An Ensemble-Based Algorithm to Predict Warm Season Fog Occurrence across the Hudson Valley in East Central New York

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Monday, 5 January 2015: 11:00 AM
129A (Phoenix Convention Center - West and North Buildings)
Ian R. Lee, NOAA/NWS, Albany, NY
Manuscript (1.5 MB)

Hudson River Valley fogs in east central New York are often a common occurrence, typically observed within a few hours prior to sunrise. These fog events occur most frequently during the warm season months of May-October and are tied to radiational cooling effects within the boundary layer. These effects are driven by variations in the static stability profile and its influence on the moisture and momentum profiles within the lowest 250 m of the boundary layer. Most notably, Hudson River Valley fogs are characterized by early evening sounding profiles that exhibit an increase in the near-surface potential temperature profile coinciding with a spike in specific humidity. This spike in the moisture profile speeds up the saturation process and shortens the time requirement needed for fog development in the presence of a constant nighttime cooling rate. Synoptically, these events are promoted by a high pressure regime that supports either a northerly or southerly low-level moisture transport along the Hudson River Valley.

An ensemble-based algorithm is introduced utilizing an artificial neural network database of 33 fog events that occurred during the 2012 warm season. The algorithm compares NAM, GFS, RAP, and WRF numerical model output, while recomputing the boundary layer profile from the surface up to 850 hPa at increments based on the vertical resolution of each model. Favorability of fog development is determined through a three-step process. The first step assesses the synoptic pattern by quantitatively comparing individual model output at 925, 850, 700, and 500 hPa against NCEP/NCAR reanalysis data. The second step determines the likelihood that a boundary layer is supportive for fog development by quantitatively comparing the static stability, moisture, and momentum profiles from each model against observed sounding profiles. The third step computes the time required for fog to form using an equation that relates the saturation process to the nighttime cooling rate and length of night. Final output from each model is compared to produce a probabilistic forecast of fog occurrence and onset timing.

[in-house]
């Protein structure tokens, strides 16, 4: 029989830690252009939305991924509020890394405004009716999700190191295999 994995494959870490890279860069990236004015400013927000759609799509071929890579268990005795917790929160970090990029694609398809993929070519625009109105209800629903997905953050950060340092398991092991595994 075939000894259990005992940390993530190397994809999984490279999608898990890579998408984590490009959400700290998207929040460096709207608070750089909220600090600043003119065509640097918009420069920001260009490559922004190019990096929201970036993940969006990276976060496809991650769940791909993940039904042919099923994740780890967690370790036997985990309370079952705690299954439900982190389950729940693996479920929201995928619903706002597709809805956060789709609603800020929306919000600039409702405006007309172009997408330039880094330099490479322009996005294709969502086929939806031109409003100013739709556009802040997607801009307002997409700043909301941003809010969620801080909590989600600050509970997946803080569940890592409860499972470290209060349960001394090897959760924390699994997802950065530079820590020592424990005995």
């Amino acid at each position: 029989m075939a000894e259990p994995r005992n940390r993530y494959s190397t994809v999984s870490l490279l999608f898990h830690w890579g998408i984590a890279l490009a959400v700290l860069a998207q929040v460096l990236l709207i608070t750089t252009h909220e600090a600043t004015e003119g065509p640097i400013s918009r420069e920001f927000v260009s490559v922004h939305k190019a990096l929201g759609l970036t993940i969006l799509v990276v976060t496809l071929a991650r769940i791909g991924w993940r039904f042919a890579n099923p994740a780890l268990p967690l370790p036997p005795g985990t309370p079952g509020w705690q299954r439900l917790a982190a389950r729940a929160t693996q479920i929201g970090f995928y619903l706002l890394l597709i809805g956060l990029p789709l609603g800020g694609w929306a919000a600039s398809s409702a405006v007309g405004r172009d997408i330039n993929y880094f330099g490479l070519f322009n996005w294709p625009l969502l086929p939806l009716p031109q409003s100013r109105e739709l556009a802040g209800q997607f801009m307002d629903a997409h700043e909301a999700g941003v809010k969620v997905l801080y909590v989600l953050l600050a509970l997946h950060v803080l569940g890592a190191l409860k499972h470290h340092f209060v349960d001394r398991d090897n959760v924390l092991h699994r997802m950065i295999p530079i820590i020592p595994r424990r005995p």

Three cases are depicted outlining the methodology of the algorithm and its applications for aviation forecasting. Algorithm performance and limitations are also assessed. Additional fog events from the 2013 and 2014 warm seasons will likely be added to the artificial neural network database in the future along with an expansion of algorithm physics to predict fog duration and dissipation.